Philosophy Research on Time and Space – Update 3 on Time

In my first blog I explained the difference between time A-series and B-series, which Is brought up by McTaggart. Upon bringing this distinction, McTaggart argues that the A-series of time involves contradiction. According to him, tensed properties, i.e. pastness, presentness, and futureness, are mutually exclusive. No event can possibly have more than one tensed property. However, in A-series of time, any event in time would have all three tensed properties. For example, I being born had the property of futureness before I was born, have the property of presentness at the moment I was born, and have the property of pastness ever since. This seems contradictory to McTaggart.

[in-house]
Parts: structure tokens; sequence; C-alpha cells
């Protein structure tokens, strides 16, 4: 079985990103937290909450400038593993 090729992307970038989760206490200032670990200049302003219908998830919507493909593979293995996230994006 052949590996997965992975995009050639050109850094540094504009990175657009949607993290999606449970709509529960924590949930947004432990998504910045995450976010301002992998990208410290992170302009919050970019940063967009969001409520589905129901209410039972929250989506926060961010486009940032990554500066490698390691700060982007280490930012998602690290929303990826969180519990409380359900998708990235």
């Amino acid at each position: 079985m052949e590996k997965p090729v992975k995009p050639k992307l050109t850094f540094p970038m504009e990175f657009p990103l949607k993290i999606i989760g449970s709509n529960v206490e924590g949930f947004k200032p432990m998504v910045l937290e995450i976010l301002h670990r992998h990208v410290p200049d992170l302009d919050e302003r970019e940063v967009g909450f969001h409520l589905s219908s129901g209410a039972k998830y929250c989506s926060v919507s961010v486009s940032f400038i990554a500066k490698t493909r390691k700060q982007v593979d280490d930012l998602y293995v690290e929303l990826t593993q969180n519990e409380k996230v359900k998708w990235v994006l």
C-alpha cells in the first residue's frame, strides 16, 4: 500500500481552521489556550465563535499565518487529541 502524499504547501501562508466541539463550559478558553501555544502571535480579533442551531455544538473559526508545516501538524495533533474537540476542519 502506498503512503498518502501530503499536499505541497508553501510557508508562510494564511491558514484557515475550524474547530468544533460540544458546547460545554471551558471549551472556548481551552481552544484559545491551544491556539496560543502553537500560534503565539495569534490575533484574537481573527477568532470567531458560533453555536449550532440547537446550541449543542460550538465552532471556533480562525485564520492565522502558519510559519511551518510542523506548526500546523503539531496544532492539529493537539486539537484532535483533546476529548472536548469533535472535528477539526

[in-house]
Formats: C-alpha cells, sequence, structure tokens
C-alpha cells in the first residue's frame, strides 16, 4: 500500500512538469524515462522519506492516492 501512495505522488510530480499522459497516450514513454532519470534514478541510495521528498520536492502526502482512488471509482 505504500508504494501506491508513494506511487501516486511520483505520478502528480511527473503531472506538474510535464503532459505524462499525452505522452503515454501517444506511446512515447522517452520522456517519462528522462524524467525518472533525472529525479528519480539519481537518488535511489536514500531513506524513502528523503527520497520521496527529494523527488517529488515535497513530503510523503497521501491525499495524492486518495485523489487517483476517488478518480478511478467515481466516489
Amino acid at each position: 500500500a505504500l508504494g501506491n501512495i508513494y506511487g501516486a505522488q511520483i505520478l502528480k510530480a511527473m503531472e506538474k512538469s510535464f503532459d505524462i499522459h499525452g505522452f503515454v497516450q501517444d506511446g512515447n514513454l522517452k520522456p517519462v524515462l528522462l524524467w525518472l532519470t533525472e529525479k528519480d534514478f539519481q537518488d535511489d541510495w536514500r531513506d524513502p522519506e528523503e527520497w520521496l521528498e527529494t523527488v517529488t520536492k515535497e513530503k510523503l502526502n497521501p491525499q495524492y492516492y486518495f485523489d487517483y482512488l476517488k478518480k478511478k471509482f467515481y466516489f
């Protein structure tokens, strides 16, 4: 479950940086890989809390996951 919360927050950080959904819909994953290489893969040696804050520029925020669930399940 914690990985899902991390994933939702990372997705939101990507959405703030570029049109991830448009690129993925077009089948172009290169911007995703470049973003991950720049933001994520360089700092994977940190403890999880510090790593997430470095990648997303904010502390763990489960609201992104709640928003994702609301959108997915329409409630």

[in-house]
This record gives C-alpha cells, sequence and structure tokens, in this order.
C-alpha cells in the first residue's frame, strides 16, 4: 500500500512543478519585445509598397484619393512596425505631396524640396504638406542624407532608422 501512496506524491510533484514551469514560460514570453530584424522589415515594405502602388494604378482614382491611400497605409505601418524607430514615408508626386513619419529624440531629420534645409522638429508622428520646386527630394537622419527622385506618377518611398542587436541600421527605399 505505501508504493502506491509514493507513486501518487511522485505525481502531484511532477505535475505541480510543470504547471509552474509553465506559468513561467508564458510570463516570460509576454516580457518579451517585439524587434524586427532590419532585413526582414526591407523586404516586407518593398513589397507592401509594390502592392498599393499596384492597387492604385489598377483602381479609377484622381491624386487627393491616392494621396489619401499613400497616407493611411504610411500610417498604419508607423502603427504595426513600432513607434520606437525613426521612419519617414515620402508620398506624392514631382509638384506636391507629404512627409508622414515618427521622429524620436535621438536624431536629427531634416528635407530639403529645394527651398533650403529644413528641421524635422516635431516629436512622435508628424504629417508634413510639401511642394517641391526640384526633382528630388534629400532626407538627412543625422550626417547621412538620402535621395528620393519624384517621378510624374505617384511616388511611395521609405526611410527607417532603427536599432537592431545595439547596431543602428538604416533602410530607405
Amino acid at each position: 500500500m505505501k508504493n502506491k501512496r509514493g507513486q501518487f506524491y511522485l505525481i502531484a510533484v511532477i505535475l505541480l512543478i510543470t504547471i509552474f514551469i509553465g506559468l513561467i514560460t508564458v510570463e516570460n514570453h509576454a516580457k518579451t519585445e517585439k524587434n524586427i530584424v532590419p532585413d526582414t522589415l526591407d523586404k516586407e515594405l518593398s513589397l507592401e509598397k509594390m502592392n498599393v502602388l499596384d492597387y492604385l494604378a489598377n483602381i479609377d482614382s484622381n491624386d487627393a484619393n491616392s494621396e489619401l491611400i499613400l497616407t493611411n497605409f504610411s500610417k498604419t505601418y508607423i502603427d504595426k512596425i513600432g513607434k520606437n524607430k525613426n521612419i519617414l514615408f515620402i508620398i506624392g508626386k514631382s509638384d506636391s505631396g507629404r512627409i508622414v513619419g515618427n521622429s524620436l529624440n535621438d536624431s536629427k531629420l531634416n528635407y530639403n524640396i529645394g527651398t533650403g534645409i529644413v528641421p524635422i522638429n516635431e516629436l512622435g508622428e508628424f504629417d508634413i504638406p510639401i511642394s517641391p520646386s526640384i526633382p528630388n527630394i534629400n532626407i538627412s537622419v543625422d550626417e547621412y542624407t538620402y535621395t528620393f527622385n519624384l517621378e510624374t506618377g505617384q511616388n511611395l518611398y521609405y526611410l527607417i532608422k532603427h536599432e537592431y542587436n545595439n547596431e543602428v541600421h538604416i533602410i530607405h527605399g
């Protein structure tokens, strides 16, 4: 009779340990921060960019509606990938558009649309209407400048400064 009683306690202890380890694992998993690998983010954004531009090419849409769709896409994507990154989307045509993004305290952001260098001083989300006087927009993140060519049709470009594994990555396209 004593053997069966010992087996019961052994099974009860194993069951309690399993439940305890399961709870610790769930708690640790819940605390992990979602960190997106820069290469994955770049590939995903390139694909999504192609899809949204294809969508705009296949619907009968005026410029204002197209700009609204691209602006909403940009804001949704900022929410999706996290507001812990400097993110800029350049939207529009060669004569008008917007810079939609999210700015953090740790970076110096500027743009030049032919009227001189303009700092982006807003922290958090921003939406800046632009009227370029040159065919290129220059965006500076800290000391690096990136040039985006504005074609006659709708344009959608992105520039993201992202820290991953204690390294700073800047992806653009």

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Philosophy Research on Time and Space – Update 2 on Space

Historical and current research on space has largely fallen on the relationship between objects and space, i.e. whether space is dependent on objects (there’s no space if there’s no object) or objects are dependent on space (there’s no object if there’s no space). Different from the concept of time, we cannot imagine anything without imagining it in space, and this gives space a special status.  Philosophy of science has done most of the work in contemporary philosophy, and that is not what my interest falls on. Therefore, my interest is primarily not about the relationship between objects and space, but the question: “what does it mean to be extended in space?”

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